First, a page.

Long-term populist schemes can be disastrous for the economy6 min read . Updated: 18 Sep 2008, 10:33 AM IST
Long-term populist schemes can be disastrous for the economy
Long-term populist schemes can be disastrous for the economy
Hyderabad: Many of his movies portrayed him as a larger-than-life hero who was always on the side of the small people or the so-called common man but Telugu actor Chiranjeevi, who recently announced the formation of a regional political party, Praja Rajyam, isn’t in favour of long-term populist schemes because these could prove disastrous for the economy.
Chiranjeevi is trying to emulate the late N.T. Rama Rao, founder of the Telugu Desam Party and a former chief minister of Andhra Pradesh, and the late M.G. Ramachandran, founder of the All India Anna Dravida Munnetra Kazhagam in neighbouring Tamil Nadu. Rao and Ramachandran, who too went on to become chief minister of his state, were, like Chiranjeevi, iconic movie stars with a huge fan following.
While actors have traditionally found the going good in politics in south India, their ability to transform celluloid popularity into votes would appear to be waning a bit. In Tamil Nadu, for instance, actor Vijayakanth, a peer of Chiranjeevi, hasn’t had much of an impact with his party, Desiya Murpokku Dravida Kazhagam.
Chiranjeevi, however, is adept at speaking the new political language. In an interview, he says his party will strive to achieve a balance between the industrial and agricultural economies; support the formation of small states within existing states if people want this; and be part of a coalition at the federal level to protect and foster the interests of Andhra Pradesh.
Why did you decide to enter politics?
For the past several years, I have been toying with the idea of giving back to society that has offered me so much and made me what I am today. Accordingly, I started contributing to society in a limited way through blood and eye banks, which, however, did not satisfy me much. Meanwhile, the expectations of people from me have grown significantly and they went on mounting pressure on me to take up a larger role towards social service. After years of elaborate deliberations on their appeal, I have finally arrived at a conclusion that serving the public is a life time opportunity and denying it may be a major blunder on my part.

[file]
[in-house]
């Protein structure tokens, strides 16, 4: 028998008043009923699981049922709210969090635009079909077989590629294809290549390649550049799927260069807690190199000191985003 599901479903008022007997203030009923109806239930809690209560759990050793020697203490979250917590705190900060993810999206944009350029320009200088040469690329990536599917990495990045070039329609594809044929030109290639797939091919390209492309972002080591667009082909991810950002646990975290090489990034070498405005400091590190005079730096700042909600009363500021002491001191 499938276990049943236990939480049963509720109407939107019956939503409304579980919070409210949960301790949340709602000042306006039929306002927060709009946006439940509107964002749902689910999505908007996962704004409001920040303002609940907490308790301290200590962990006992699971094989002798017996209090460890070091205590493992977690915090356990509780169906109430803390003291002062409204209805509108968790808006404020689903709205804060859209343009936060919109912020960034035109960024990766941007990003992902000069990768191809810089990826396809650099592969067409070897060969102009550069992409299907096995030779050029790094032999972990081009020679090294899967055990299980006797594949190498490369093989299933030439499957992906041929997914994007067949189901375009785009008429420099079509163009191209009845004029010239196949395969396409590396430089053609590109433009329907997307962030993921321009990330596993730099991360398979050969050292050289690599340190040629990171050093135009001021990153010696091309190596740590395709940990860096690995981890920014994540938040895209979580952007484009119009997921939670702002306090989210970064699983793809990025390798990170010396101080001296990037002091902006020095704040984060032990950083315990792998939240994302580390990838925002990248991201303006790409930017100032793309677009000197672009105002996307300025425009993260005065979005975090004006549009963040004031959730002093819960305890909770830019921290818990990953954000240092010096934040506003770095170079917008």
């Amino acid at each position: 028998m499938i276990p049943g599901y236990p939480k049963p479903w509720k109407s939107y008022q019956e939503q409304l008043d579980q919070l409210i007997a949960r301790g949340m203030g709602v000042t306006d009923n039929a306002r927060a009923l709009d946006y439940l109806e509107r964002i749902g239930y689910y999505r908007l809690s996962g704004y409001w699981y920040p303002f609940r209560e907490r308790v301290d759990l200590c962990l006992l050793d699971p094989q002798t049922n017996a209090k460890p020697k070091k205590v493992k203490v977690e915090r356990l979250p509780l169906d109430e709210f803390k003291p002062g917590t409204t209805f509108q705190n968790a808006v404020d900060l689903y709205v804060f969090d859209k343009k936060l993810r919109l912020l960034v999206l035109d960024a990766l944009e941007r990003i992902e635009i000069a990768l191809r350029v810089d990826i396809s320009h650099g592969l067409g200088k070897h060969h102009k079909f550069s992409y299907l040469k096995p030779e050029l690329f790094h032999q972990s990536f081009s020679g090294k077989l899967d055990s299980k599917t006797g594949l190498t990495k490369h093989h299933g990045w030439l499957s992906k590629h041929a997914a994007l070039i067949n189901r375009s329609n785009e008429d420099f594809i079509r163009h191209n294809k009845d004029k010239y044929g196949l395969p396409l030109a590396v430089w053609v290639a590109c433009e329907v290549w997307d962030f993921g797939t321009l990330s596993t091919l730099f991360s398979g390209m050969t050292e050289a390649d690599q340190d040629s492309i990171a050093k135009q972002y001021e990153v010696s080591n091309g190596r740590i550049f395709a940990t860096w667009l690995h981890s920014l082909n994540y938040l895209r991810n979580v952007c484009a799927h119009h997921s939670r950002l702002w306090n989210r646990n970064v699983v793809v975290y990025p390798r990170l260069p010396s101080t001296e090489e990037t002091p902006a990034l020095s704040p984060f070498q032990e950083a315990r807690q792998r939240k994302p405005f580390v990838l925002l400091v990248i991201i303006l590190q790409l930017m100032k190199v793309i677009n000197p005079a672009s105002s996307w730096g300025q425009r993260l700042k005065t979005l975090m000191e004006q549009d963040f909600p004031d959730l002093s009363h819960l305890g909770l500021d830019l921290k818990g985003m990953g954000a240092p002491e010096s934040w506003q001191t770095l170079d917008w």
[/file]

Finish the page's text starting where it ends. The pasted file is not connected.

Do you think there is political vacuum in Andhra Pradesh?
Tell us what you will and can do even if you are not elected to power, and what you will do if elected?
Irrespective of whether elected to power or not, our party will continue efforts towards solving the problems of people. Coming into power will anyhow enable us to strive at addressing all the problems of public in an effective way. If not elected to power, we will build up pressure on the rulers and make them solve the issues. It is a matter of either us solving the issues on our own by coming into power or making the rulers do that through pressure building initiatives and public movements if not elected to power.
How are you going to achieve the objective of social justice, which is your party’s central idea?
To begin with, it will be done through political empowerment, through offering political opportunities to all those who were deprived (of it) for ages. Also, we will look into the economic empowerment of all the needy sections of the society through upliftment programmes.
How exactly does all this fit in with what you have done so far? You have admitted tainted politicians and people who have been charged with graft.
Thousands of people have been showing interest in joining our party and have been declaring on their own joining the party, day in and day out. A good number of them include leaders and the cadre of existing political parties, both regional and national, who are not happy with the policies of their respective parties. Among them, there could be some with a tainted track record. We will not stop them from joining us and serving the party and public.